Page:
We have recently reviewed a number of project monitor logs and in the logs we reviewed project monitors made no entries other than the time they arrived, time for lunch, and the time they left for an 8-hour day.  In our view New York State Industrial Code Rule 56 created a minimum standard for a project monitor log by creating requirements for a supervisor log.  Since the project monitor's log is supposed to document the project legally, the supervisor requirements are the minimum requirements, along with any additional information and events that occurred at the site/project that are legally important for the building owner.  In addition, if the project monitor didn't write it, it didn't happen.  What does that mean?  Well if the project monitor didn't make an entry in their log about aggressive sampling such as the amount of time for leaf blowing or the number of fans installed, etc.  Well guess what, the project monitor didn't do it.  The log is supposed to be a legal journal of what was done on the project.  If the project monitor doesn't make an entry, well it probably wasn't done.  Why would anyone assume otherwise?

In our view this is what has been forgotten regarding the importance of the asbestos project monitoring. We've heard of a number of issues with contractors and workers where they do not properly protect the workers from exposure or workers are not decontaminating properly.  As a building owner this is important information that should be documented by the asbestos project monitor cause if a worker or a family member were to develop mesothelioma then the log would protect the owner from a potential third party litigation.  This is one of the most important reasons for hiring an asbestos project monitor, the documentation of contractor, worker, & visitor violations and the cause of their potential exposure or the reason they were probably not exposed.

Recent investigations of project monitoring companies like CES (though a recent court decision may vindicate CES) and JMD, both of NY, indicate that the Federal government is recognizing a problem with asbestos project monitoring.  Even New York City Department of Environmental Protection (NYCDEP) has focused some of its inspections/violations on the project monitoring firms.   Covering everything from logbooks, chain of custodies, air sampling stands, visual inspections, etc.  We think its time for some individual responsibility and the regulatory agencies should start issuing violations to the individual asbestos project monitor (as NYCDEP has done with asbestos supervisors).  This would definitely increase the professionalism of the asbestos project monitors and hence increase the quality of the work performed on asbestos projects.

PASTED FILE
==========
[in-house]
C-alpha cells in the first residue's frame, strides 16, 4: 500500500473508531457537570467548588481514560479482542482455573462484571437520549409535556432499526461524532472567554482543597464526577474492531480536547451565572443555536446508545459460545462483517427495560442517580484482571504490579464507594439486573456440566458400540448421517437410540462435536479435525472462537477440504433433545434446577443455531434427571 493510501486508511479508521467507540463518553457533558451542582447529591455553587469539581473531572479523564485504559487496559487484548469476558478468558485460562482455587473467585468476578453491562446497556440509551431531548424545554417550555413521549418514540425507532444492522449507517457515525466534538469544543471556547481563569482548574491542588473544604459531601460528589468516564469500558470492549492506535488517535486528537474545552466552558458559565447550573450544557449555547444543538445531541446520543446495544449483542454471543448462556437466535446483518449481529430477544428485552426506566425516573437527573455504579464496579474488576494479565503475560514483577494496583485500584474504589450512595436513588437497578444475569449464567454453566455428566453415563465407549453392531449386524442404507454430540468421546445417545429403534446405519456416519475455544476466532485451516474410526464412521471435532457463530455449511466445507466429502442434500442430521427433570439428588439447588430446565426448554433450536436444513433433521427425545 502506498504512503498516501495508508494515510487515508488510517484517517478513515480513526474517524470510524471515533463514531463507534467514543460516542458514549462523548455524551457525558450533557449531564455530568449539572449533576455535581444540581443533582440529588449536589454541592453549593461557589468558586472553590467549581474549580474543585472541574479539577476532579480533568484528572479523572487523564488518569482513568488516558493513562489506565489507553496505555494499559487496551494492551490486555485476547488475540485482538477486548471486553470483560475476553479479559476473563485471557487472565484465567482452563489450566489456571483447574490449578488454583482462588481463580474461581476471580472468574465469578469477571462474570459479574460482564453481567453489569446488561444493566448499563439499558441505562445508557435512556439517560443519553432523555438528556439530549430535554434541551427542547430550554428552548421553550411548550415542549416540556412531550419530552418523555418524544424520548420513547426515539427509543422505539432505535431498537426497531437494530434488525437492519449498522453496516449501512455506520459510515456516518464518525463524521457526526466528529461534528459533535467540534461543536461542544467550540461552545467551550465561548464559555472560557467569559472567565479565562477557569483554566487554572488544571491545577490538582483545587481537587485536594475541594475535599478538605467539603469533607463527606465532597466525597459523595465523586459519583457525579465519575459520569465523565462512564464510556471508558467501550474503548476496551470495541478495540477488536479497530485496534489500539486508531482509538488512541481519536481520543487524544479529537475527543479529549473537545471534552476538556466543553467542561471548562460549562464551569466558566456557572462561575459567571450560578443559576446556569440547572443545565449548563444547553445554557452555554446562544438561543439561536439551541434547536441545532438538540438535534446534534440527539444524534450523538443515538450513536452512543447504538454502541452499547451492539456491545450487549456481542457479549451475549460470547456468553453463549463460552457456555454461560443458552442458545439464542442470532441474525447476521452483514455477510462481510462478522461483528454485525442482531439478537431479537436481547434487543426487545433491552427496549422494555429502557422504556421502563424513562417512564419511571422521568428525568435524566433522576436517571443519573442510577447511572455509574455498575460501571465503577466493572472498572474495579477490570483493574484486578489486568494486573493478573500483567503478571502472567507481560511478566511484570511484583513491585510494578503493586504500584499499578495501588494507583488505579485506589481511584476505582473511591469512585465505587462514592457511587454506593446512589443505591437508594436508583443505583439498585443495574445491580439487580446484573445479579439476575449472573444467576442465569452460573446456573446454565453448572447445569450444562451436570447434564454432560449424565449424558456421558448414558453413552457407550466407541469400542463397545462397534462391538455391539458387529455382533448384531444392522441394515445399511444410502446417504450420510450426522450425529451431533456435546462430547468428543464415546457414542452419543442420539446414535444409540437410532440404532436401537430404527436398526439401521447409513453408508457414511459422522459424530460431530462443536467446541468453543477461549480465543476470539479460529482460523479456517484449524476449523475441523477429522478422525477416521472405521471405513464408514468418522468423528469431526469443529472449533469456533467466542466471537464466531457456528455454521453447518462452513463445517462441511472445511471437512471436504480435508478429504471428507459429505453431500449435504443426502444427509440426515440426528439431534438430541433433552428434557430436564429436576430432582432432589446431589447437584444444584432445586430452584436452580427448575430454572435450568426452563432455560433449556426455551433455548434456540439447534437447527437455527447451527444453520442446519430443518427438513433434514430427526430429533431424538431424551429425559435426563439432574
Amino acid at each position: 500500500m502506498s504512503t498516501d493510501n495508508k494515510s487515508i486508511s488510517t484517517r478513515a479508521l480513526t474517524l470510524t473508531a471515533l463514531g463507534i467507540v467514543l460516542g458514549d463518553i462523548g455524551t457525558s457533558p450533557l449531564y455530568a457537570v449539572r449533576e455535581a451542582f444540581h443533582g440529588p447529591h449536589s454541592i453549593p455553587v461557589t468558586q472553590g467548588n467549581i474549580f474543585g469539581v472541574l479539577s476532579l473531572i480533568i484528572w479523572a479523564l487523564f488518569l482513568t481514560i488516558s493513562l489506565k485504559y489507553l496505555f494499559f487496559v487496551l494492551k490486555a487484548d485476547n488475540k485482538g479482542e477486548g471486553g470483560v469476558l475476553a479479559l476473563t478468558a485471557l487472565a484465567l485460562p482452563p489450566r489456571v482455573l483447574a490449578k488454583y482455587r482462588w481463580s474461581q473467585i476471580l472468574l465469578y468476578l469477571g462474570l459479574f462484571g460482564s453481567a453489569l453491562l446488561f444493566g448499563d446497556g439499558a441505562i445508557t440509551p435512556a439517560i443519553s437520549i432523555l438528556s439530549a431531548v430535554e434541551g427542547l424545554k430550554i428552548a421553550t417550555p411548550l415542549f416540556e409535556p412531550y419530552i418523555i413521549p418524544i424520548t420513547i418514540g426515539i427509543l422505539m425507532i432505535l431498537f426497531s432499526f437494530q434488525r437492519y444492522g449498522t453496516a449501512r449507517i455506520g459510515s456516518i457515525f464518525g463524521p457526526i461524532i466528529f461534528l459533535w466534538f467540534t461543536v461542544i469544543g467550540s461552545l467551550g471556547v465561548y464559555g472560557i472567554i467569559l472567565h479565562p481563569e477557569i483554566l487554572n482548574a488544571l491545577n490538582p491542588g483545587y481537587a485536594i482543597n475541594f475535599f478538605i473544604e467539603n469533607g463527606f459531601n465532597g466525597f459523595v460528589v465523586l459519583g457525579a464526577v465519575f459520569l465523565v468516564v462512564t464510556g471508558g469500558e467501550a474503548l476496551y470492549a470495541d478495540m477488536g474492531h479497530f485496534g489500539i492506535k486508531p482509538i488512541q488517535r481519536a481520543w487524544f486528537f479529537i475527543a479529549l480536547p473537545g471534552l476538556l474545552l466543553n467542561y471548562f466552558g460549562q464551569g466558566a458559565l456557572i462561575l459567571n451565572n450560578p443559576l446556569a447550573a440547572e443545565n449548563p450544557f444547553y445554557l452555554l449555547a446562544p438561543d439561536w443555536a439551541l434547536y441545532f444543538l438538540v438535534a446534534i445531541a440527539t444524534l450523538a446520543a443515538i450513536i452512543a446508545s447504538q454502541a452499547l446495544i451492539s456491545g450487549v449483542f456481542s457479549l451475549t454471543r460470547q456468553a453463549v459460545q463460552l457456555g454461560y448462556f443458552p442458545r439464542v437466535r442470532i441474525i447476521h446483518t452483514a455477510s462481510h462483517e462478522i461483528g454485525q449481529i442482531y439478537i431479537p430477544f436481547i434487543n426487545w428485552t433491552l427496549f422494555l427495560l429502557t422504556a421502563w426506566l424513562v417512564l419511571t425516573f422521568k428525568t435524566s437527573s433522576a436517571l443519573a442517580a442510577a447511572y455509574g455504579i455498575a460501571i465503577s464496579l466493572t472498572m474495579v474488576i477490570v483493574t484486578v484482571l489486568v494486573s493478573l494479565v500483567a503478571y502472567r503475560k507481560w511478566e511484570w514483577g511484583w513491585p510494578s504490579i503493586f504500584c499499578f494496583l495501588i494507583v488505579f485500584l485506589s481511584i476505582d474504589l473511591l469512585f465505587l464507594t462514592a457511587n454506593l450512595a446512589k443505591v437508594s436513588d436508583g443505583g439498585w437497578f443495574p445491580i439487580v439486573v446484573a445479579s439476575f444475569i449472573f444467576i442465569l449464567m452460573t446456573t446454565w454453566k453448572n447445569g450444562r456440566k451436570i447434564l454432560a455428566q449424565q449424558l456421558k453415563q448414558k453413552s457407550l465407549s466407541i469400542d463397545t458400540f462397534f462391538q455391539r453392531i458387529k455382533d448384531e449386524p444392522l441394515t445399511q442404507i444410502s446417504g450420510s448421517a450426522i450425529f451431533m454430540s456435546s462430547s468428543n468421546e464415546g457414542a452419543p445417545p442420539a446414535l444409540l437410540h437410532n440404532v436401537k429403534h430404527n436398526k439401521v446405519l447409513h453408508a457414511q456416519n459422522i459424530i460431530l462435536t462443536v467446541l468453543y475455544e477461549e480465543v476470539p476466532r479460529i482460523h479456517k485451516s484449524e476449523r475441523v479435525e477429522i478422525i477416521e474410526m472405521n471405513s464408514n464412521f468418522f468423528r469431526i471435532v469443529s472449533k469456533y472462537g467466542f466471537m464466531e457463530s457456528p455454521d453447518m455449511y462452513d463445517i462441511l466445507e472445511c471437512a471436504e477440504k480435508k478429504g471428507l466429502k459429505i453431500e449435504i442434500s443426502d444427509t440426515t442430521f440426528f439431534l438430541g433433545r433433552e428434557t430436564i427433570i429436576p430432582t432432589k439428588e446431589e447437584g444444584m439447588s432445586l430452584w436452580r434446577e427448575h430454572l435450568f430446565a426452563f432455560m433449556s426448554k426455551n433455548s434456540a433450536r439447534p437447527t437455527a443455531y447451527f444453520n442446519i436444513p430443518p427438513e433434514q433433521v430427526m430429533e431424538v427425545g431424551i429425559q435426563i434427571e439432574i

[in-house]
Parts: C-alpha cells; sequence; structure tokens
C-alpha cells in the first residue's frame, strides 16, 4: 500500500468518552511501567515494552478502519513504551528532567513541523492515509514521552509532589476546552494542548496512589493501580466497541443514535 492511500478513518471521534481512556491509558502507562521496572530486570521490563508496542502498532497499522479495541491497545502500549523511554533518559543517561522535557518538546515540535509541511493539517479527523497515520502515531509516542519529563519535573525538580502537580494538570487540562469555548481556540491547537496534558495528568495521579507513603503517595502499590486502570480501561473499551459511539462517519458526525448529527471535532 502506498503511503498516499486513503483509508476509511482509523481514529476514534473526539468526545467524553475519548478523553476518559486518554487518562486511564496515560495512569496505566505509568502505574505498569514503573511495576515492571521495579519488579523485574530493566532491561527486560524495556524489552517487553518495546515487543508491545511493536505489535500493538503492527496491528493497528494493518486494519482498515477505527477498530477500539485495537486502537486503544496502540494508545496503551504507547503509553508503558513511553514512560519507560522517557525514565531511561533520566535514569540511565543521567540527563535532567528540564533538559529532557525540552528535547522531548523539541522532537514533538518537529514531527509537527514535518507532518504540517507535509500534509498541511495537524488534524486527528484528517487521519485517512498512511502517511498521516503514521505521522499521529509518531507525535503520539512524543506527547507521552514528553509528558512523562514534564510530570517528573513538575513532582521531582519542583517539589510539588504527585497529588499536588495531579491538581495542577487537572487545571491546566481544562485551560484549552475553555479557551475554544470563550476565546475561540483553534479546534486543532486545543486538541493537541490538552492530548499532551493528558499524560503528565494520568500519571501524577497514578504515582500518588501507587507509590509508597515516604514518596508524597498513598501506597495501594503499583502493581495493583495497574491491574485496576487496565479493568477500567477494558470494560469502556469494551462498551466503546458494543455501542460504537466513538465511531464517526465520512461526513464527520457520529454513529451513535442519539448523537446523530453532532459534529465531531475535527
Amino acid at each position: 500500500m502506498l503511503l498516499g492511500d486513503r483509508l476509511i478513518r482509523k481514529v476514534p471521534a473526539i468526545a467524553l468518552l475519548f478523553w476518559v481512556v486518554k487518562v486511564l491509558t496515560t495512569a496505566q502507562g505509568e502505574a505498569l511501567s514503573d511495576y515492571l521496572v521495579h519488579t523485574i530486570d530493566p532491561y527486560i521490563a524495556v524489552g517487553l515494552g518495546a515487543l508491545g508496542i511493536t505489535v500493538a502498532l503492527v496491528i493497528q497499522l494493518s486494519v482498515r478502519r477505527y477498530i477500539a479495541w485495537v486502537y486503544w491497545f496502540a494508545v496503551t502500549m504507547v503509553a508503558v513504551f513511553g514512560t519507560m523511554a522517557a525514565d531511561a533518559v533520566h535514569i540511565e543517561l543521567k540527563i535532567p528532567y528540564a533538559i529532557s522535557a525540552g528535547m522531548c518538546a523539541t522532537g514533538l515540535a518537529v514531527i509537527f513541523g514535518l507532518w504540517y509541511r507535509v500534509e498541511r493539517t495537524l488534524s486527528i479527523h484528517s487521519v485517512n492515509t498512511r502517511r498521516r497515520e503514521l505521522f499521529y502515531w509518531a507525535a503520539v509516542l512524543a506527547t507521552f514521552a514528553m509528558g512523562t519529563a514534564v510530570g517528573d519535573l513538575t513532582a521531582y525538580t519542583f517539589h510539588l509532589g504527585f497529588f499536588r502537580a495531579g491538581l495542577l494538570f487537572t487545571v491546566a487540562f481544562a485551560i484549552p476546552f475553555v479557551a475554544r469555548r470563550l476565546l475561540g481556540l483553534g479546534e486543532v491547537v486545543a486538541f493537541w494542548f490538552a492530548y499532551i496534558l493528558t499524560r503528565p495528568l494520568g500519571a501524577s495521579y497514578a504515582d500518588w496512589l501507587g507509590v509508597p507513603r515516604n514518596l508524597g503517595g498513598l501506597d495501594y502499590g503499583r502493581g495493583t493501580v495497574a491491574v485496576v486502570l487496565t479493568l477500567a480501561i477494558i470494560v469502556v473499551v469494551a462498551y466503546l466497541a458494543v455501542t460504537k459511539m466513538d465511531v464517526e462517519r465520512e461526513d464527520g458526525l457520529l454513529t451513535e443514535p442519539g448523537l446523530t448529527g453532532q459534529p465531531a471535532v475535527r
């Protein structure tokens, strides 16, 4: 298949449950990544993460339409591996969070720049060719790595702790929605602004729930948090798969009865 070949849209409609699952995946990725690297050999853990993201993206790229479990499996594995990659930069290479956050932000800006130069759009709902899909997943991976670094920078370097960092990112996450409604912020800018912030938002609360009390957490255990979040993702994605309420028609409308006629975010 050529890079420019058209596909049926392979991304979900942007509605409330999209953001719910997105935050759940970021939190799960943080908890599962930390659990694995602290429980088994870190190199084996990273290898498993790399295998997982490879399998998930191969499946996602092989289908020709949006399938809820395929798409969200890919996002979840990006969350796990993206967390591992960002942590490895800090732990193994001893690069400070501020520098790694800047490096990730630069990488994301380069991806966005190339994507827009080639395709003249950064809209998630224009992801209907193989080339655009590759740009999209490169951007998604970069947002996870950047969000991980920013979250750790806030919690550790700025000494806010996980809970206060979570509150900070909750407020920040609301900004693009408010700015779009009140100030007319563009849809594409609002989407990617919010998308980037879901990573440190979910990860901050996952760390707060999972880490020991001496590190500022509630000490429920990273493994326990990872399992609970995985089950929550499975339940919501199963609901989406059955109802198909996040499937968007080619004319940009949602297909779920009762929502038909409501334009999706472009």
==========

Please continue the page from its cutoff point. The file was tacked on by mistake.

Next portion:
Tuesday, June 10, 2014

EPA Proposes Expansion of Lead RRP Rule Into Public & Commercial Buildings

The Environmental Protection Agency (EPA) has issued an advance notice of proposed rulemaking concerning renovation, repair and painting activities on and in public and commercial buildings (P&CB).  The current regulation covers residences and child-occupied facilities (COF).  EPA is currently taking public comments regarding the document "Framework for Identifying and Evaluating Lead-Based Paint Hazards From Renovation, Repair, and Painting Activities in Public and Commercial Buildings".  This 23 page document provides a framework of how EPA intends on identifying health hazards and evaluating health risks regarding specific renovation activities.  Based on that evaluation, EPA will determine if regulatory intervention is necessary.
Peeling Lead Based Paint
Specifically EPA is requesting comments on:
  • The utility of the approach discussed in the Framework to assessing risk to human health inside P&CBs as a result of P&CB renovations.
  • Making a hazard finding inside nearby homes and COFs as a result of P&CB renovations.
  • The overview of an analysis approach outlined in the Framework.
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Monday, May 26, 2014

Happy Memorial Day & the Graduation Weekend

Future Environment Designs wishes all of you a Happy Memorial Day as we honor those who served and died for our country.  This Memorial Day weekend we also celebrate our daughter's, Alyssa Rosemary Garcia, graduation from Cornell University with a Baccalaureate of Science degree in Landscape Architecture with a minor in Natural Resources.   Many of you met my daughter during the various stages of her life.  At the beginning stages, she used to attend some of our classes where she heard my presentation so frequently she could actually pass the exams of the various courses we offered.  Later on she created the character "Safety Suzy" that has been a major part of our newsletters and is now the monthly newsletter we send out to our clients.  Just before going away to school she worked in the office transferring my overhead presentations into PowerPoint slides. 

Cropped screenshot of Charlie Chaplin and Paul...